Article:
Practically every day I am asked the question – “How Long Does It Really Take to Land a Corporate Board Seat?” Thirteen years of experience representing executive clients in their pursuit of a corporate board seat, my answer is pretty simple – at least two years. In May I posted a piece How to Time Board Candidate Selection. I found it to be helpful guidance when determining the length of time it takes to obtaina corporate board seat. After you capture your first board seat, the second seat comes fairly quickly, followed by a third if you have the bandwith to handle it.
However, the reality of how long the process can actually take and the circuitous routes it can take, you really have to be ready for the marathon and not the sprint. I cannot say that I have seen everything, but one client case in particular comes to mind –
Six years after we had placed one of our executive clients on a middle market, publicly traded corporate board as Audit Committee Chair, he decided it was time to retire. Afterall, the Audit Committee Chair position on a corporate board is the most time consuming and intense of all of the board committee positions. Knowing we had a portfolio of pre-qualified, talented individuals in our portfolio, he called to see if there were any of our clients that would be a good fit. I asked a few questions about his requirements for the successful candidate and to stack rank the order of importance of those requirements. I knew that I had an immediate fit.
Our executive client who we presented was the exact same profile of our executive client that we placed six years prior. One would think it would be a slam dunk, but it wasn’t. I immediately presented our client and he was interviewed shortly after.. Several rounds of meetings and interviews took place over the next month. I thought we were going to set an all-time record of the time it takes to land on a corporate board. But, an incredibly circuitous route was ahead of us.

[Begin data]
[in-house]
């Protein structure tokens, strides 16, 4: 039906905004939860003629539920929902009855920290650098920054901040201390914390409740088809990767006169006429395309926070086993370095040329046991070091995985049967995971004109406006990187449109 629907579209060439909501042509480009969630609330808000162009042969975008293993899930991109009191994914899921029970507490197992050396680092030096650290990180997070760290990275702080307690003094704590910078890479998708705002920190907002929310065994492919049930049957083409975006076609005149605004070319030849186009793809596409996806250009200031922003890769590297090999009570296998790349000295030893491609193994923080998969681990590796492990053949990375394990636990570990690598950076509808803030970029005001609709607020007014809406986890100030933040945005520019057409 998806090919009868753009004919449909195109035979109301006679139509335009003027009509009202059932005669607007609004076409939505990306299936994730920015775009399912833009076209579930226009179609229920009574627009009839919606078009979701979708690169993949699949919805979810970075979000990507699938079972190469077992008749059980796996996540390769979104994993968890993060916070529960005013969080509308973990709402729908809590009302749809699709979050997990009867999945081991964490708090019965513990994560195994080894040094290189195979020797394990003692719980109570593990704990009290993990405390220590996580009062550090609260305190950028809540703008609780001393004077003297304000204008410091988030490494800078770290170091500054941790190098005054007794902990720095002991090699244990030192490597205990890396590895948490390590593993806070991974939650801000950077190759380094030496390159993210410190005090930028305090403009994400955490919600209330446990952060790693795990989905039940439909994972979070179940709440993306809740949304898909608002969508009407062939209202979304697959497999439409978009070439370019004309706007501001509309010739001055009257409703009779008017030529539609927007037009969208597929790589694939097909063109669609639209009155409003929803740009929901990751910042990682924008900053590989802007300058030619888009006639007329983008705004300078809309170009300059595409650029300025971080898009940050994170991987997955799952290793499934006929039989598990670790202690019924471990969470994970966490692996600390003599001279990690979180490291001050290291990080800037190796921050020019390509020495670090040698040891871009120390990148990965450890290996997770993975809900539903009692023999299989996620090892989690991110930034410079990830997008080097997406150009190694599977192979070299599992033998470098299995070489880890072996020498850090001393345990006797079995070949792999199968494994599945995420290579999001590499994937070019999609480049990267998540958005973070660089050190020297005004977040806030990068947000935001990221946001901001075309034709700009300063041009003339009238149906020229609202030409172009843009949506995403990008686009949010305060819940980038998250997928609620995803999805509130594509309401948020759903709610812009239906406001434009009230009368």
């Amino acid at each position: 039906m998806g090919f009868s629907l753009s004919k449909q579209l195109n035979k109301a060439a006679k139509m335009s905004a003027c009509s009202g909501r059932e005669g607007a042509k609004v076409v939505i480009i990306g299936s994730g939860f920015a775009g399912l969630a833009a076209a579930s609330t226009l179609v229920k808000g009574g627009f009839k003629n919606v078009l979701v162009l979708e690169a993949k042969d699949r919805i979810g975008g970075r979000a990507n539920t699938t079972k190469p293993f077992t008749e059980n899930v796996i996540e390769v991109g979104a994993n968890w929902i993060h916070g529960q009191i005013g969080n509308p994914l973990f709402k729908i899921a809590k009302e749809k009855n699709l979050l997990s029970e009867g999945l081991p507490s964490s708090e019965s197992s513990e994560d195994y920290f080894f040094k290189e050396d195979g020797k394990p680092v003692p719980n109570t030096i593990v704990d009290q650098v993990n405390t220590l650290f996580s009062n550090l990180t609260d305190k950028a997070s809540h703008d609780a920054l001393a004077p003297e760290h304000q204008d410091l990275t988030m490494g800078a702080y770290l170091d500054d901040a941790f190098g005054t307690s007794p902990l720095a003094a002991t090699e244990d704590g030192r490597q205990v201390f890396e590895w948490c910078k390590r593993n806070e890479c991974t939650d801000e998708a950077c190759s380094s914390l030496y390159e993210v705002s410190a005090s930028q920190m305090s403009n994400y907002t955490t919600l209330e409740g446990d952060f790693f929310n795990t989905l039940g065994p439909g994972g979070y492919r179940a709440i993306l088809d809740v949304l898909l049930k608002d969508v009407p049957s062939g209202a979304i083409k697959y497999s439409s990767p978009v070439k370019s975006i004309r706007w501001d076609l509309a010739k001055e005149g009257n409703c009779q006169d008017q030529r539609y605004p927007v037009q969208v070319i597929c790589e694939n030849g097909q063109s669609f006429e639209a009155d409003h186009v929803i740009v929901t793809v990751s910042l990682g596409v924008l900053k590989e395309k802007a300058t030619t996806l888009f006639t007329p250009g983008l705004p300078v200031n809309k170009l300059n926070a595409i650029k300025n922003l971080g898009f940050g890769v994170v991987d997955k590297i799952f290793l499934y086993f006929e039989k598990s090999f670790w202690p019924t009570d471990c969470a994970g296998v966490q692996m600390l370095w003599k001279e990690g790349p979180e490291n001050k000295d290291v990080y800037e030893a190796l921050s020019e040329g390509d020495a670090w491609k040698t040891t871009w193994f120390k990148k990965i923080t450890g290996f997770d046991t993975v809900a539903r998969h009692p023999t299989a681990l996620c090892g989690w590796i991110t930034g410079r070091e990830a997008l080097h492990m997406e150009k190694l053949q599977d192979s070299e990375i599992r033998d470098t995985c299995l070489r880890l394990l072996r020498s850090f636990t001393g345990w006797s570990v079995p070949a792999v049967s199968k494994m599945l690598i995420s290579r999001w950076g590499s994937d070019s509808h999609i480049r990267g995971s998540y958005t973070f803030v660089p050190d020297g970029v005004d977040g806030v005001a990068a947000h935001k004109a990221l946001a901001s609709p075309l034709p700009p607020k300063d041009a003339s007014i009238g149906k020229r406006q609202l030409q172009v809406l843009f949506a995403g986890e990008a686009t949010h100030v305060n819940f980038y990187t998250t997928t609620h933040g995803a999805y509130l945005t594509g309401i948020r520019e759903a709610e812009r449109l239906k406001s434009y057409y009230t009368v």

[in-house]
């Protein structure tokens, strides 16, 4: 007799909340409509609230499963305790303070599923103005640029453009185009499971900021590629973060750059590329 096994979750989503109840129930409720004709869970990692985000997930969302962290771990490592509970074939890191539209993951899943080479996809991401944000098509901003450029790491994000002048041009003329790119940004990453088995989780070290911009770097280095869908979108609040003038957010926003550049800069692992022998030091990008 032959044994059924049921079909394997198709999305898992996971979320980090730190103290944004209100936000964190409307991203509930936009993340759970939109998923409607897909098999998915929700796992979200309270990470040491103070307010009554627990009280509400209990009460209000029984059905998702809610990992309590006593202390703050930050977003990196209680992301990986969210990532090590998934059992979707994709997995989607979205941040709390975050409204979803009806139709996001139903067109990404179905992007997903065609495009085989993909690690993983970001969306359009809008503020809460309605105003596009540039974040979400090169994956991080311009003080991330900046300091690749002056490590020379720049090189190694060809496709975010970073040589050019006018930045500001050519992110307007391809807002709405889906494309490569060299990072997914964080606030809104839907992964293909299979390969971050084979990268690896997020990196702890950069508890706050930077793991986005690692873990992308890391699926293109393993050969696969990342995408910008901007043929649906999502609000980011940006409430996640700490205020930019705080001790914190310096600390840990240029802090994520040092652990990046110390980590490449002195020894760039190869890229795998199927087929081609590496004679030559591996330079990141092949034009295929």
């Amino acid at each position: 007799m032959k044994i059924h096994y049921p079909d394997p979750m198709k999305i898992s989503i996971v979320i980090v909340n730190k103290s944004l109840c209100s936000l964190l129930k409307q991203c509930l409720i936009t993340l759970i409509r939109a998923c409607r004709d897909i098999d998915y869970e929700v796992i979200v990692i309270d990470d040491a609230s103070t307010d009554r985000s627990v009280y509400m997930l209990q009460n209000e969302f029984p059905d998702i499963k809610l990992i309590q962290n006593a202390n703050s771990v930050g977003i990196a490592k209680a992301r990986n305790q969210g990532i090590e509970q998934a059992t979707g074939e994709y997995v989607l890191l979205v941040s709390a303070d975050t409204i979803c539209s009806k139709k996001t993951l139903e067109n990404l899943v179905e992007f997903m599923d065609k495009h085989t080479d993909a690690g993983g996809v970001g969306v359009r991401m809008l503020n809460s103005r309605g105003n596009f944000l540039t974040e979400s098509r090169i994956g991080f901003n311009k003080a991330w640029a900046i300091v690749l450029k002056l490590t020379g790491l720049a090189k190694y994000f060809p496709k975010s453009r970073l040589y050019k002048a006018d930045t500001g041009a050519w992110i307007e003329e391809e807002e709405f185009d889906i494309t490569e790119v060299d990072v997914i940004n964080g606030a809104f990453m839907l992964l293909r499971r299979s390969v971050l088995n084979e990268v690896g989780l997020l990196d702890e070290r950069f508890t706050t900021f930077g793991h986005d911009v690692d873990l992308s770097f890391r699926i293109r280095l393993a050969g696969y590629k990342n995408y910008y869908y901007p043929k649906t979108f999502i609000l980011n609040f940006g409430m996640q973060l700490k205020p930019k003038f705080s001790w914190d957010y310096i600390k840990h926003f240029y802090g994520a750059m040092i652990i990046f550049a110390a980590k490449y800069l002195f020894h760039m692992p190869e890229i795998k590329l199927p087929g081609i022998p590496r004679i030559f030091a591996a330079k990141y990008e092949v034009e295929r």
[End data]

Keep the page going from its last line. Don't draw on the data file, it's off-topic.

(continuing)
Suddenly there were several pressing issues the board needed to be addressed. After one issue was addressed, another appeared, it seemed like it wouldn’t end.
Meanwhile, I was keeping our client (the candidate) calm and patient. Interviews and meetings would suddenly start up again and then come to a screeching halt. The current Audit Chair further delayed his retirement. He implored with me to keep our client patient as they worked through what appeared to be never ending issues.
Ten months from the day I introduced our client as a candidate, the skies opened, the issues were all addressed, and they were ready to re-engage in conversations with our client. Twelve months to the day, he was appointed to the board. He still serves on the board, as Audit Chair, today. Although it felt like the process took forever and there were many times when we felt like giving up, it was a real home run!
My message – be patient, stay focused and persevere. If you have the unique value that corporate boards need and want, it will come. It just takes time.